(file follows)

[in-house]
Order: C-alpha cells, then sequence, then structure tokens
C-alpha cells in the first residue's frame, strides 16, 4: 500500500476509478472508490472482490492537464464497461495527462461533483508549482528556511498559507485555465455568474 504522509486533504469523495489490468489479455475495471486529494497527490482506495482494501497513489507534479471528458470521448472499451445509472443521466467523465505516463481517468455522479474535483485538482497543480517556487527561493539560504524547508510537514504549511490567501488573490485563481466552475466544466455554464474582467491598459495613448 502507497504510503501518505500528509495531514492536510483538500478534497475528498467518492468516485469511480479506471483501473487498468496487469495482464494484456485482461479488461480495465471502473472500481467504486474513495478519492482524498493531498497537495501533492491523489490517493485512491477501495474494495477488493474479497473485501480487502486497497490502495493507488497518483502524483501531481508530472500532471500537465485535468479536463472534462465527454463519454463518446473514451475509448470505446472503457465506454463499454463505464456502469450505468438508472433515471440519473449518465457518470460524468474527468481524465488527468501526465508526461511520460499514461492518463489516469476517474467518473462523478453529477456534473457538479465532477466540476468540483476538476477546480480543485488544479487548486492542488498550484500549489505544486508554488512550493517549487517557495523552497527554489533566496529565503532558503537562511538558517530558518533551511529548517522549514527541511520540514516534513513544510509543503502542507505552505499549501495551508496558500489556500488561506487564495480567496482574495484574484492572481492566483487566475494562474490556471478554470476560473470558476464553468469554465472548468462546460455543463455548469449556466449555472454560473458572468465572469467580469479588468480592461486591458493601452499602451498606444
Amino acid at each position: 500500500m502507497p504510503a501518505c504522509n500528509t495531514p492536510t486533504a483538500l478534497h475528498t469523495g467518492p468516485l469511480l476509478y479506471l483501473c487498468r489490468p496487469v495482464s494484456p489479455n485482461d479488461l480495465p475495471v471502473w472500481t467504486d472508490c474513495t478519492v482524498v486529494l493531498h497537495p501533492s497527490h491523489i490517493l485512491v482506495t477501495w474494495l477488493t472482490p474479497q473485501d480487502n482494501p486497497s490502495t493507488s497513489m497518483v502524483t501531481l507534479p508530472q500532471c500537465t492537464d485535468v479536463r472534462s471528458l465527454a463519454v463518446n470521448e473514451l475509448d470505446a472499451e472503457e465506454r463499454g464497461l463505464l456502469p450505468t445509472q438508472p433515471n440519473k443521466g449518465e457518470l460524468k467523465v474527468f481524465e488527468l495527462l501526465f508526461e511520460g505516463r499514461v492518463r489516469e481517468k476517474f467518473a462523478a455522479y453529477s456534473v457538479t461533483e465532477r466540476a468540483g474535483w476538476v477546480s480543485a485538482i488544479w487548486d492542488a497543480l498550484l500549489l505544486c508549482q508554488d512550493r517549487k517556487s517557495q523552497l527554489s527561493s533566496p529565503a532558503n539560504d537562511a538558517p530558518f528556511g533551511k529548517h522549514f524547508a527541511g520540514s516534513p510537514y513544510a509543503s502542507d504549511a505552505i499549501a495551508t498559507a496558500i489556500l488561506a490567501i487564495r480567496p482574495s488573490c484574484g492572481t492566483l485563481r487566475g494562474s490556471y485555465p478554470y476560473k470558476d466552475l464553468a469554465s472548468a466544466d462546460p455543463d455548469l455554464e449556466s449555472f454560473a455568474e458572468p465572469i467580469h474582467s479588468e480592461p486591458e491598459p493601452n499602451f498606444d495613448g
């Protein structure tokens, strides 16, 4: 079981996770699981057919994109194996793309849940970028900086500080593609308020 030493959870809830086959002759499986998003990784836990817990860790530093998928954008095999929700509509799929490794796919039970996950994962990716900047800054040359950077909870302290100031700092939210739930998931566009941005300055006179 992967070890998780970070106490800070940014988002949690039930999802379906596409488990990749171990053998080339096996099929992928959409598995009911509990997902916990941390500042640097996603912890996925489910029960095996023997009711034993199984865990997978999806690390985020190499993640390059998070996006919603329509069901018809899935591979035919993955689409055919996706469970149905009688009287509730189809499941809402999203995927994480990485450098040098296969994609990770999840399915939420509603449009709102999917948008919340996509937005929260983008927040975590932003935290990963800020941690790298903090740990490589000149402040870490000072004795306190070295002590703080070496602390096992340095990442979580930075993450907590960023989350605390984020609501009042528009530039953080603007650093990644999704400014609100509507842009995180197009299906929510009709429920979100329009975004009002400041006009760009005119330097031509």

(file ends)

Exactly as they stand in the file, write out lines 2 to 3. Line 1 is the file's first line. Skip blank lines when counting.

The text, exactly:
Order: C-alpha cells, then sequence, then structure tokens
C-alpha cells in the first residue's frame, strides 16, 4: 500500500476509478472508490472482490492537464464497461495527462461533483508549482528556511498559507485555465455568474 504522509486533504469523495489490468489479455475495471486529494497527490482506495482494501497513489507534479471528458470521448472499451445509472443521466467523465505516463481517468455522479474535483485538482497543480517556487527561493539560504524547508510537514504549511490567501488573490485563481466552475466544466455554464474582467491598459495613448 502507497504510503501518505500528509495531514492536510483538500478534497475528498467518492468516485469511480479506471483501473487498468496487469495482464494484456485482461479488461480495465471502473472500481467504486474513495478519492482524498493531498497537495501533492491523489490517493485512491477501495474494495477488493474479497473485501480487502486497497490502495493507488497518483502524483501531481508530472500532471500537465485535468479536463472534462465527454463519454463518446473514451475509448470505446472503457465506454463499454463505464456502469450505468438508472433515471440519473449518465457518470460524468474527468481524465488527468501526465508526461511520460499514461492518463489516469476517474467518473462523478453529477456534473457538479465532477466540476468540483476538476477546480480543485488544479487548486492542488498550484500549489505544486508554488512550493517549487517557495523552497527554489533566496529565503532558503537562511538558517530558518533551511529548517522549514527541511520540514516534513513544510509543503502542507505552505499549501495551508496558500489556500488561506487564495480567496482574495484574484492572481492566483487566475494562474490556471478554470476560473470558476464553468469554465472548468462546460455543463455548469449556466449555472454560473458572468465572469467580469479588468480592461486591458493601452499602451498606444